March 23, 2012

Producers in Santa Catarina Suffering Double Effect of Drought

Author: Michael Cordonnier/Soybean & Corn Advisor, Inc.

Most of southern Brazil continues to suffer from a prolonged drought that started in November and December. Normally droughts in southern Brazil are relatively short lived, but the drought of 2011/12 shows no signs of abating and it may end up lasting for nearly the entire growing season.

While most of the negative news associated with this drought has been about the two biggest agricultural states in southern Brazil, namely Parana and Rio Grande do Sul; producers in the smaller state of Santa Catarina may actually have been impacted more than producers in its two larger neighbors. The reason for the larger impact is the fact that many producers in Santa Catarina not only are grain producers, they are also producers of hogs, poultry, and milk. These more diverse operations have not only lost a significant portion of their grain production, their feed costs have soared as well and they are even having trouble getting enough water for their livestock operations.

The state has suffered other dry periods in 2003, 2004, and 2007, but the length of this drought has been particularly harmful. According to the Center for Agriculture Socioeconomic Planning (Cepa), the normal dry periods that occur in the state are relatively short and they occur during the months of January or February. The current drought started in December and it shows no signs of ending any time soon. Some municipalities in central and western Santa Catarina received only 10% of their normal February rainfall and the moisture situation has improved only marginally during March.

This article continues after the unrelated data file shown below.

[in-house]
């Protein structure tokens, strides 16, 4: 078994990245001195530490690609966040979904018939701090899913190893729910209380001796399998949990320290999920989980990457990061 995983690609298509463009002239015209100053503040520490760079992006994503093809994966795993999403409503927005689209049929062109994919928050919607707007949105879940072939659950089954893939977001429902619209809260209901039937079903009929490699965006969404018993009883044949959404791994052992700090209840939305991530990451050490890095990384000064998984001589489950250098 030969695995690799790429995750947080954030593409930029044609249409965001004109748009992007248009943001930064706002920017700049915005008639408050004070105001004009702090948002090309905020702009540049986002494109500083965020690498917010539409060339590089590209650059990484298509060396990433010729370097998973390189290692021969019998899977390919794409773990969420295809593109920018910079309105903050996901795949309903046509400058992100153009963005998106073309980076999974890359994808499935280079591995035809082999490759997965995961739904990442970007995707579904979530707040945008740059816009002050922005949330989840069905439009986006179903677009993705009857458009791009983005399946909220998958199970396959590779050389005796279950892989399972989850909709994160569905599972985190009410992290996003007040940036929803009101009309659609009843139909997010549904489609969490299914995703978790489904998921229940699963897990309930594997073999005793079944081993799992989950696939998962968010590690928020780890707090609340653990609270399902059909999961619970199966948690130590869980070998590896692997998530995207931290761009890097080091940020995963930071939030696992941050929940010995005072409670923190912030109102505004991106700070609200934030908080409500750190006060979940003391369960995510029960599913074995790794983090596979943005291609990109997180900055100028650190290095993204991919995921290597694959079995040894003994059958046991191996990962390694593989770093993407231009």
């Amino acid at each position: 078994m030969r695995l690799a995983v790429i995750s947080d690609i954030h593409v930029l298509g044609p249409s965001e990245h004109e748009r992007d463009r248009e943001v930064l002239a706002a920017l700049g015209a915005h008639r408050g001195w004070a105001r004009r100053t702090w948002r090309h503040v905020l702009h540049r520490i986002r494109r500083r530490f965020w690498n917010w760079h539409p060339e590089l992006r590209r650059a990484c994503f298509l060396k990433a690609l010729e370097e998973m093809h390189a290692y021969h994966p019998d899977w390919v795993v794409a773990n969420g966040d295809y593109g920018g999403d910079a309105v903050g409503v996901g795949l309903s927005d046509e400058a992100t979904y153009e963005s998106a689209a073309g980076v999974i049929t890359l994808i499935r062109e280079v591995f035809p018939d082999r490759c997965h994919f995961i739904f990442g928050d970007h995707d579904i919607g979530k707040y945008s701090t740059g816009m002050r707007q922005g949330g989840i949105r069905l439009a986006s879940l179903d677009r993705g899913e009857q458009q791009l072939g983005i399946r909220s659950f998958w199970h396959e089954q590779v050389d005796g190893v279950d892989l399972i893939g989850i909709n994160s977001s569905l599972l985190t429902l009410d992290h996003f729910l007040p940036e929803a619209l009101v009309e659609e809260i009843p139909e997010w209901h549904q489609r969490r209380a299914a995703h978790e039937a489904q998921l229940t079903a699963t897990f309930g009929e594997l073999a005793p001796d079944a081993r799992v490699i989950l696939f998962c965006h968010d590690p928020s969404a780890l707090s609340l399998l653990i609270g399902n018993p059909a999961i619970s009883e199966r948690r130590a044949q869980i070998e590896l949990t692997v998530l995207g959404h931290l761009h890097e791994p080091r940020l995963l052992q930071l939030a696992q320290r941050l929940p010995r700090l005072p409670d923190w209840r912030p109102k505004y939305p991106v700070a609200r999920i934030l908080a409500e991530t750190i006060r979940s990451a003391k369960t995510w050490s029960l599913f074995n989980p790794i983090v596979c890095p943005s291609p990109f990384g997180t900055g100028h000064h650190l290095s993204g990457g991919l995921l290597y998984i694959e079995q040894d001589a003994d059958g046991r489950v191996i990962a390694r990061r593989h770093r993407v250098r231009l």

The real concern now is that the summer rainy season is starting to wind down and that the rains will end in early April without ever recharging the soil moisture or the depleted water table in the state. The colander has already turned to Fall and according to the State Extension Service (Epagri/Ciram), the forecast for the near future remains dryer than normal.

The biggest impact of the drought has been on corn yields which are expected to be down 21% in the state compared to initial estimates. Soybean production is expected to be down 13% and milk production down 17% compared to initial estimates.

A lot of the smaller independent producers either grow their own corn or purchase it locally for their livestock. These producers have seen their feed cost nearly double in recent months as domestic corn prices have risen from R$ 16 per sack earlier in the summer to R$ 30 per sack currently (US$ 7.50 per bushel using an exchange rate of 1.8 Brazilian reals per U.S. dollar).

Currently, there are 107 municipalities in the state that have declared a state of emergency due to the ongoing drought.